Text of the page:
It is well-settled that in criminal cases where the offended party is the State, the interest of the private complainant or the private offended party is limited to the civil liability. Thus, in the prosecution of the offense, the complainant's role is limited to that of a witness for the prosecution. If a criminal case is dismissed by the trial court or if there is an acquittal, an appeal therefrom on the criminal aspect may be undertaken only by the State through the Solicitor General. Only the Solicitor General may represent the People of the Philippines on appeal. The private offended party or complainant may not take such appeal. However, the said offended party or complainant may appeal the civil aspect despite the acquittal of the accused.

In a special civil action for certiorari filed under Section 1, Rule 65 of the Rules of Court wherein it is alleged that the trial court committed a grave abuse of discretion amounting to lack of jurisdiction or on other jurisdictional grounds, the rules state that the petition may be filed by the person aggrieved. In such case, the aggrieved parties are the State and the private offended party or complainant. The complainant has an interest in the civil aspect of the case so he may file such special civil action questioning the decision or action of the respondent court on jurisdictional grounds. In so doing, complainant should not bring the action in the name of the People of the Philippines. The action may be prosecuted in (the) name of said complainant. (emphasis supplied)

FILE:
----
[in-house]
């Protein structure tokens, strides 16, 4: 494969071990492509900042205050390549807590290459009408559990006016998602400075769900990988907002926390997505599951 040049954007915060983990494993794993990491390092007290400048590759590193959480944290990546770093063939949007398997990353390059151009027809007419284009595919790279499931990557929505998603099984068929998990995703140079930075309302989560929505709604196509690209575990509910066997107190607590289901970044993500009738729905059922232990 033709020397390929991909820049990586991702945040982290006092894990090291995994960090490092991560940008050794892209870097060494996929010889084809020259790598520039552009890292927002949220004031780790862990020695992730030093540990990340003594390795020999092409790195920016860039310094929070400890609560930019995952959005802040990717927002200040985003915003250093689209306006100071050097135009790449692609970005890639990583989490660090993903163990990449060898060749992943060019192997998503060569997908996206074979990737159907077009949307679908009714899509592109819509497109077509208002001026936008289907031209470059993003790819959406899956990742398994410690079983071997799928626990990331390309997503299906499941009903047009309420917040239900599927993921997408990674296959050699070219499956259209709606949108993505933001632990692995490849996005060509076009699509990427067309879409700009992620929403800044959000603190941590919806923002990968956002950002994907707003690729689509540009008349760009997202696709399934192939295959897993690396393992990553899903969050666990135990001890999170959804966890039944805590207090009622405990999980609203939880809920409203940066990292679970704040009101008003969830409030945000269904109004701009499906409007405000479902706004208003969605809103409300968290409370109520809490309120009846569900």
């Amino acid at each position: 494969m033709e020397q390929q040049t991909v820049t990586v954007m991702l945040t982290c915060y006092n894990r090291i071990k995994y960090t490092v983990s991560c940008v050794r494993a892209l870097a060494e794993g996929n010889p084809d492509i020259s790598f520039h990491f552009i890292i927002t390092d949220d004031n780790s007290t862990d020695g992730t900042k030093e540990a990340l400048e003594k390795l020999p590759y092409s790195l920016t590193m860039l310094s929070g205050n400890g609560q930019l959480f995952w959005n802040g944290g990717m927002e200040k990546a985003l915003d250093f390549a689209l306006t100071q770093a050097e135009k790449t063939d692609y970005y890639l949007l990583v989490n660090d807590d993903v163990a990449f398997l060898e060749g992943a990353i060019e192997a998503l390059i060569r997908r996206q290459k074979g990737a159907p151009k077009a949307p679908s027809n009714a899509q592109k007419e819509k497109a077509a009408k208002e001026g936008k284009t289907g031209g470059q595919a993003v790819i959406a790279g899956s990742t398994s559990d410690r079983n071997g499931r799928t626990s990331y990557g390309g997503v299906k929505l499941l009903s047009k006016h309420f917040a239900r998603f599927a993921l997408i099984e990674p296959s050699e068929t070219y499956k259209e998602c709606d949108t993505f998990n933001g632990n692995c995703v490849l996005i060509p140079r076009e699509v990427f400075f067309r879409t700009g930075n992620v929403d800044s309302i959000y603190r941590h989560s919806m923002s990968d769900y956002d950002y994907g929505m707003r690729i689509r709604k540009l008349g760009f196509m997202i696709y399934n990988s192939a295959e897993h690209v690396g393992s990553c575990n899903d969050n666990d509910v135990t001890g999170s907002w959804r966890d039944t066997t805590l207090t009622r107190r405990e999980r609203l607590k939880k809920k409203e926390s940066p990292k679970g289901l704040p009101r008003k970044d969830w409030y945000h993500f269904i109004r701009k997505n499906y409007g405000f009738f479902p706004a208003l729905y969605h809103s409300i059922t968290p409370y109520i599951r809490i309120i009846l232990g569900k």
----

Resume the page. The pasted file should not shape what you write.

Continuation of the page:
In the instant case, the recourse of the complainant to the respondent Court was therefore proper since it was brought in his own name and not in that of the People of the Philippines. That the said proceedings benefited the People is not a reversible error. Neither does it constitute grave abuse of discretion. There being no violation of the double jeopardy doctrine, the prosecution of the case may still resume in the trial court, as decided by the Court of Appeals.

WHEREFORE, the petition is hereby DENIED. The Decision of the respondent Court of Appeals dated August 31, 1994 is AFFIRMED. Costs against petitioner.


Narvasa, C.J., Davide, Jr., Melo and Francisco, JJ., concur.


1 Rollo, pp. 16-25.

2 Twelfth Division, composed of J. Jaime M. Lantin, chairman and ponente, and JJ. Angelina S. Gutierrez and Conchita Carpio Morales, members.

3 Presided over by Judge Manuel T. Muro.

4 Rollo, p. 26.

5 Rollo, p. 25.

6 199 SCRA 298 (July 16, 1991), at p. 307.

7 Andres vs. Cacdac, Jr., 113 SCRA 216 (March 29, 1982).

8 Medina vs. Orozco, Jr., 18 SCRA 1168 (December 21, 1966).

9 Records, p. 74.

10 People vs. Declaro, 170 SCRA 142 (February 9, 1989).

11 People vs. Gines, 197 SCRA 481 (May 27, 1991); see also People vs. Declaro, supra.

12 TSN, November 17, 1992, pp. 15-16; records, pp. 85-86.

13 174 SCRA 143, at pp. 152-153 (June 20, 1989).